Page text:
Swarms of millions of desert locusts that stretch up to 4 miles long crossed into the Western state of Rajasthan from Pakistan at the beginning of May and have since entered Uttar Pradesh, Madhya Pradesh, Maharashtra and Gujarat.
The Food and Agriculture Organization (FAO) believes that the current locust crisis was caused by the strong winds that followed the Cyclone Amphan that hit India and Bangladesh on May 20.
The FAO said that desert locusts are the most destructive of the all locust species because of their speed and their ability to quickly multiply. An adult locust can fly up to 93 miles an hour. The swarms have devastated crops in a country that was already grappling with an economic crisis as a result of the pandemic.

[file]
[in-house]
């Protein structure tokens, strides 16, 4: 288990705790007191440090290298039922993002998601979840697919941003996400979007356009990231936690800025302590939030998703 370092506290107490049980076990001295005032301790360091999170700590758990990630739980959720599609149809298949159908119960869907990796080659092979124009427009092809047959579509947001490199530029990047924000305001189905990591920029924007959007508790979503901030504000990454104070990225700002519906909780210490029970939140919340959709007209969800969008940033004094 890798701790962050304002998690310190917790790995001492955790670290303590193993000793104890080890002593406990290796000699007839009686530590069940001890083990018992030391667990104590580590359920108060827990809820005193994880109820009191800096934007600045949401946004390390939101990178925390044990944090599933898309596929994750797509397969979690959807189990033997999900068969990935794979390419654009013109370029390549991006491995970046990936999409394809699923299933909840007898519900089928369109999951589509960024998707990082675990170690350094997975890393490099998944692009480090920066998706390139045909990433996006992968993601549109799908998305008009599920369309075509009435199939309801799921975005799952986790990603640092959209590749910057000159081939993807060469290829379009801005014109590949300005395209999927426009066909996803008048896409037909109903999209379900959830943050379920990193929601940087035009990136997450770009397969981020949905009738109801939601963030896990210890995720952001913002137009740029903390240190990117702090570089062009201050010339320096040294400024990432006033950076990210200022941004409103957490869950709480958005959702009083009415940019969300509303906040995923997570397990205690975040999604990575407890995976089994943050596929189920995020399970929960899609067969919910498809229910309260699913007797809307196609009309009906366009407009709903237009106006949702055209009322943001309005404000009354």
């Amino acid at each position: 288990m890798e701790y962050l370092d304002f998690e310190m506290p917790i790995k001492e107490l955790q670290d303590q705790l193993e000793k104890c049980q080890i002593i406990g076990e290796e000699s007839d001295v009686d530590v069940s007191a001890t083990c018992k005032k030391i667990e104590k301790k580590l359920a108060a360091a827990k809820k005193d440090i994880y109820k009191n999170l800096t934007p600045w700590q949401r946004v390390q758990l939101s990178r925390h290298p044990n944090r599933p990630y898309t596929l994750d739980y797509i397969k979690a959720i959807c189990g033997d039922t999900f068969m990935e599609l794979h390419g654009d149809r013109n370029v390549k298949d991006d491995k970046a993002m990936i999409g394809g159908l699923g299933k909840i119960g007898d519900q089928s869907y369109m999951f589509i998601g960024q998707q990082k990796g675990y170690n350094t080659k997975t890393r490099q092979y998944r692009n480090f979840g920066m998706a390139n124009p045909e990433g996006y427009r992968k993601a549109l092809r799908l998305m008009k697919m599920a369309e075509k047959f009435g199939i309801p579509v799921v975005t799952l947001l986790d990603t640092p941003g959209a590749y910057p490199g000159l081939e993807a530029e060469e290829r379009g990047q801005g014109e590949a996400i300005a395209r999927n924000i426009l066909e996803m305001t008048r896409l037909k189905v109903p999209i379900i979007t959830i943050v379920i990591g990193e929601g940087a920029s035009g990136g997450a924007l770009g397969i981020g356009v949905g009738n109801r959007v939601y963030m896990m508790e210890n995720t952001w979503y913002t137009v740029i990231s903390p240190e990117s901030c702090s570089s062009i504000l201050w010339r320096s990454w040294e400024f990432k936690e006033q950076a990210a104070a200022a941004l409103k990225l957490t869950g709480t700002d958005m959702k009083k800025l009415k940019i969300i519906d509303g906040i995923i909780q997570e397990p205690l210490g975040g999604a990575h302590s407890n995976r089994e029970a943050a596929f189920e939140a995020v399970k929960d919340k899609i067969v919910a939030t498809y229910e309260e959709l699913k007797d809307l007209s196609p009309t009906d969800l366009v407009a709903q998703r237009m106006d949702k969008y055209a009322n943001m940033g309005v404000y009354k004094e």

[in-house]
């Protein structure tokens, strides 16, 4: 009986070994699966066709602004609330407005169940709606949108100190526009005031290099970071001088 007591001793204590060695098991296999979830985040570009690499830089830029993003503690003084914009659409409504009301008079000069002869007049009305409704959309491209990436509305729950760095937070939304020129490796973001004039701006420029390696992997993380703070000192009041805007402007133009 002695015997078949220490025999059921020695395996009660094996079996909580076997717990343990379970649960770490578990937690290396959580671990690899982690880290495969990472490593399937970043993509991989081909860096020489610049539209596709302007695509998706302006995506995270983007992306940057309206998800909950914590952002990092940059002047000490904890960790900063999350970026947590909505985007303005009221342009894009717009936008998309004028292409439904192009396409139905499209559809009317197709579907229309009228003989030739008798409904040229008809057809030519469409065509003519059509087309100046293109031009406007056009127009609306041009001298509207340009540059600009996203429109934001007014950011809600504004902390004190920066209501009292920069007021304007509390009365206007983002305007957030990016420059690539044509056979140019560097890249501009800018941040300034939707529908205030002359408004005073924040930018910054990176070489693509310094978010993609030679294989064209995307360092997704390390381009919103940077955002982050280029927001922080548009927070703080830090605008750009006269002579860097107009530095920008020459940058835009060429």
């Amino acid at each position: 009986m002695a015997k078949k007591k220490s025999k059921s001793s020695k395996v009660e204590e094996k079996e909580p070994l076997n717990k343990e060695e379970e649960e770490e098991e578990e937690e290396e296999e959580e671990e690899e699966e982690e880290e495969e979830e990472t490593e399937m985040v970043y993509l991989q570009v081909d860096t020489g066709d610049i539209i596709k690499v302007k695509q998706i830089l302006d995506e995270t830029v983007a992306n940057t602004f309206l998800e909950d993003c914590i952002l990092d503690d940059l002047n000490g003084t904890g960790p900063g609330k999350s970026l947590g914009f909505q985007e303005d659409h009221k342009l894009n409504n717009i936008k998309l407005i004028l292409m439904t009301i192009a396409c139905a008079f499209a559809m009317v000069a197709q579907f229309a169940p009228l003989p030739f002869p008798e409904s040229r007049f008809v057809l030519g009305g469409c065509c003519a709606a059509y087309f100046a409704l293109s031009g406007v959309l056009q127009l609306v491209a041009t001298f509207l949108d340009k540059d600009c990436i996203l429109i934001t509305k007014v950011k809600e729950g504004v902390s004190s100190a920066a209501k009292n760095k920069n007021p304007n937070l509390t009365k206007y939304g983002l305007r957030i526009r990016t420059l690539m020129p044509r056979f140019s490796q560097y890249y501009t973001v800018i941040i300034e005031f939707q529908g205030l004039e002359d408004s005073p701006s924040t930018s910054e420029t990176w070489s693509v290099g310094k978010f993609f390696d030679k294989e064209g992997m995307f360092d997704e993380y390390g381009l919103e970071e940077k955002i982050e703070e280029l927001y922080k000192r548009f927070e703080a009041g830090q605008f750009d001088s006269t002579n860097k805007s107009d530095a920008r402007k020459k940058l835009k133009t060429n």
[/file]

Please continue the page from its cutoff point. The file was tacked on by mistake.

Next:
Hard-hit states are carrying out locust control operations that involve using drones to break apart swarms and fire trucks to spray pesticides. Rajasthan has been implementing these measures since May 22 but states across the country have since issued alerts to farmers, advising them to make loud noises and light fires to repel the locust. But the swarms are expected to remain for at least another few weeks.
“Several successive waves of invasions can be expected until July in Rajasthan with eastward surges across northern India as far as Bihar and Orissa followed by westward movements and a return to Rajasthan on the changing winds associated with the monsoon,” the FAO said in their Desert Locust Situation Update.
Earlier this year, East Africa was also hit by a locust outbreak, the worst the continent had seen in decades.